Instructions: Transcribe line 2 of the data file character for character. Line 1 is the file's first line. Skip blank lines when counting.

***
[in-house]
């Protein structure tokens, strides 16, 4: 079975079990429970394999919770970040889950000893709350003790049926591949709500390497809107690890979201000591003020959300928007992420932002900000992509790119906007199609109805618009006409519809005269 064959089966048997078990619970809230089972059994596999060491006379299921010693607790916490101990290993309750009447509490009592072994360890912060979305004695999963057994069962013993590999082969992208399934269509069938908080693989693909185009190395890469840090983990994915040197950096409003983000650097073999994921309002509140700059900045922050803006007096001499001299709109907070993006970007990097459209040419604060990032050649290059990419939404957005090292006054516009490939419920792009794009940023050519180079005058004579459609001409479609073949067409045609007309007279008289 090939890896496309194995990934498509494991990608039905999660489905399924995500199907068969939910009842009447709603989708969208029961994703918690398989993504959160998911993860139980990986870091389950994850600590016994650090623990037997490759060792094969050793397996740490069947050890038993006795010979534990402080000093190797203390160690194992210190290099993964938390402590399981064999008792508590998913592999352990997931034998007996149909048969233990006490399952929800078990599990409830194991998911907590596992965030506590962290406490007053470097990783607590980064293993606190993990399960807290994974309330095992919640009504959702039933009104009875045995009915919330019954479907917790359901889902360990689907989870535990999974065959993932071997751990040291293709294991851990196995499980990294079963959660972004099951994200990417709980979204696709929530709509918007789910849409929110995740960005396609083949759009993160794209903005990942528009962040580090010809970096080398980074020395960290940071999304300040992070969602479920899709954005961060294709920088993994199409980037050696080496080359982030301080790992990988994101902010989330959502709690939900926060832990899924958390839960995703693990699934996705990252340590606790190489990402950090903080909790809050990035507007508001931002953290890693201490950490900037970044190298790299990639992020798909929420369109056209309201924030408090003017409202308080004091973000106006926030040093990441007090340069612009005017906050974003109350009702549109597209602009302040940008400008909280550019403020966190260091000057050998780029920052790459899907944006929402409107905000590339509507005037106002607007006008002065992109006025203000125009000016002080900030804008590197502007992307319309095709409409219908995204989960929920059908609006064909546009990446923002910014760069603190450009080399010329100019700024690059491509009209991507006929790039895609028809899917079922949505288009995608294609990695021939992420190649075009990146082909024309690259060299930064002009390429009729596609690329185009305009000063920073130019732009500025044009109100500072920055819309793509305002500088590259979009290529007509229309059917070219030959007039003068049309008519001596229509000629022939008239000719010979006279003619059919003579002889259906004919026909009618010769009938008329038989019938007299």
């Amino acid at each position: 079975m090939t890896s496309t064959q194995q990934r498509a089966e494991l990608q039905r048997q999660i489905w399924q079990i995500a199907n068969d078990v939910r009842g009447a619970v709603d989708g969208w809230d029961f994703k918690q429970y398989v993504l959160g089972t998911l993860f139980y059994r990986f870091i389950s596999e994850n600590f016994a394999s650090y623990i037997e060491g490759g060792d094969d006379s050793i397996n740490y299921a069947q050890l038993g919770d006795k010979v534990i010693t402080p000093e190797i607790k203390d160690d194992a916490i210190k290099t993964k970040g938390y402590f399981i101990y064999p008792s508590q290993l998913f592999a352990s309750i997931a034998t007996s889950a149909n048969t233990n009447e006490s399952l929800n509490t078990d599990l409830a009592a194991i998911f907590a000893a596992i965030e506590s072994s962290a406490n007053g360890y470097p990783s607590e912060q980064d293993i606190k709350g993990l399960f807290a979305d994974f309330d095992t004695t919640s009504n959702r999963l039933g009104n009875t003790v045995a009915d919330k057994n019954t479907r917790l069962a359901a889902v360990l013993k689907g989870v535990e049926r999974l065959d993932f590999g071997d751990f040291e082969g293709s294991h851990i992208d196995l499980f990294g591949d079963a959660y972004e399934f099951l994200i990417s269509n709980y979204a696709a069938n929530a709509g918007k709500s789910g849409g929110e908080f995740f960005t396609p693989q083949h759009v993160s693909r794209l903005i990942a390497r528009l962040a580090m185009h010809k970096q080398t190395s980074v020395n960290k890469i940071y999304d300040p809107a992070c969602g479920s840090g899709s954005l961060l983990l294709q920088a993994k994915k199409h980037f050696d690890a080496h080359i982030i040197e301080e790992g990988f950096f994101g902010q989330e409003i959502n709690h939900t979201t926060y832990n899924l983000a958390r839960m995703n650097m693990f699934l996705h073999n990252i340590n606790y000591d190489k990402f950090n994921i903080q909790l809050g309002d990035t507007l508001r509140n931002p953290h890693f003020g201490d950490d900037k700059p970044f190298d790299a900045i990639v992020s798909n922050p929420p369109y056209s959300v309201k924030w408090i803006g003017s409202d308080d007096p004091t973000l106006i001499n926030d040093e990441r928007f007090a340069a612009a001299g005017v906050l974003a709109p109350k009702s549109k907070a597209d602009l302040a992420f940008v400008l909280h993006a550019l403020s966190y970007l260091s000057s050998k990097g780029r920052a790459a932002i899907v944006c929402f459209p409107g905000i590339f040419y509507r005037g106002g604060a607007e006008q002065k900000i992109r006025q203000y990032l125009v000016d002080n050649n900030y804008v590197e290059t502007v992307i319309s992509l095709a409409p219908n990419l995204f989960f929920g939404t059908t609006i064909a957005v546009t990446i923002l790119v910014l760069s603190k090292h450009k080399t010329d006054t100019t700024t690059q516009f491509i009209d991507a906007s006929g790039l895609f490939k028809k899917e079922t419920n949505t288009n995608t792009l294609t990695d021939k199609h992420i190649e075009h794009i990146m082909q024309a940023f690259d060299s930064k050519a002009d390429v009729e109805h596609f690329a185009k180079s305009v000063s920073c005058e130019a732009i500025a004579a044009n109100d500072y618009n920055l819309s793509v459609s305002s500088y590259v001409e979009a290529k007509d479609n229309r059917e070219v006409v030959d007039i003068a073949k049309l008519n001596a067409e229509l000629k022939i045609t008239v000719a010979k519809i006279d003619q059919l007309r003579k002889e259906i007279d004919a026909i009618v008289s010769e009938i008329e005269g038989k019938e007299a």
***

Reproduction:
């Protein structure tokens, strides 16, 4: 079975079990429970394999919770970040889950000893709350003790049926591949709500390497809107690890979201000591003020959300928007992420932002900000992509790119906007199609109805618009006409519809005269 064959089966048997078990619970809230089972059994596999060491006379299921010693607790916490101990290993309750009447509490009592072994360890912060979305004695999963057994069962013993590999082969992208399934269509069938908080693989693909185009190395890469840090983990994915040197950096409003983000650097073999994921309002509140700059900045922050803006007096001499001299709109907070993006970007990097459209040419604060990032050649290059990419939404957005090292006054516009490939419920792009794009940023050519180079005058004579459609001409479609073949067409045609007309007279008289 090939890896496309194995990934498509494991990608039905999660489905399924995500199907068969939910009842009447709603989708969208029961994703918690398989993504959160998911993860139980990986870091389950994850600590016994650090623990037997490759060792094969050793397996740490069947050890038993006795010979534990402080000093190797203390160690194992210190290099993964938390402590399981064999008792508590998913592999352990997931034998007996149909048969233990006490399952929800078990599990409830194991998911907590596992965030506590962290406490007053470097990783607590980064293993606190993990399960807290994974309330095992919640009504959702039933009104009875045995009915919330019954479907917790359901889902360990689907989870535990999974065959993932071997751990040291293709294991851990196995499980990294079963959660972004099951994200990417709980979204696709929530709509918007789910849409929110995740960005396609083949759009993160794209903005990942528009962040580090010809970096080398980074020395960290940071999304300040992070969602479920899709954005961060294709920088993994199409980037050696080496080359982030301080790992990988994101902010989330959502709690939900926060832990899924958390839960995703693990699934996705990252340590606790190489990402950090903080909790809050990035507007508001931002953290890693201490950490900037970044190298790299990639992020798909929420369109056209309201924030408090003017409202308080004091973000106006926030040093990441007090340069612009005017906050974003109350009702549109597209602009302040940008400008909280550019403020966190260091000057050998780029920052790459899907944006929402409107905000590339509507005037106002607007006008002065992109006025203000125009000016002080900030804008590197502007992307319309095709409409219908995204989960929920059908609006064909546009990446923002910014760069603190450009080399010329100019700024690059491509009209991507006929790039895609028809899917079922949505288009995608294609990695021939992420190649075009990146082909024309690259060299930064002009390429009729596609690329185009305009000063920073130019732009500025044009109100500072920055819309793509305002500088590259979009290529007509229309059917070219030959007039003068049309008519001596229509000629022939008239000719010979006279003619059919003579002889259906004919026909009618010769009938008329038989019938007299």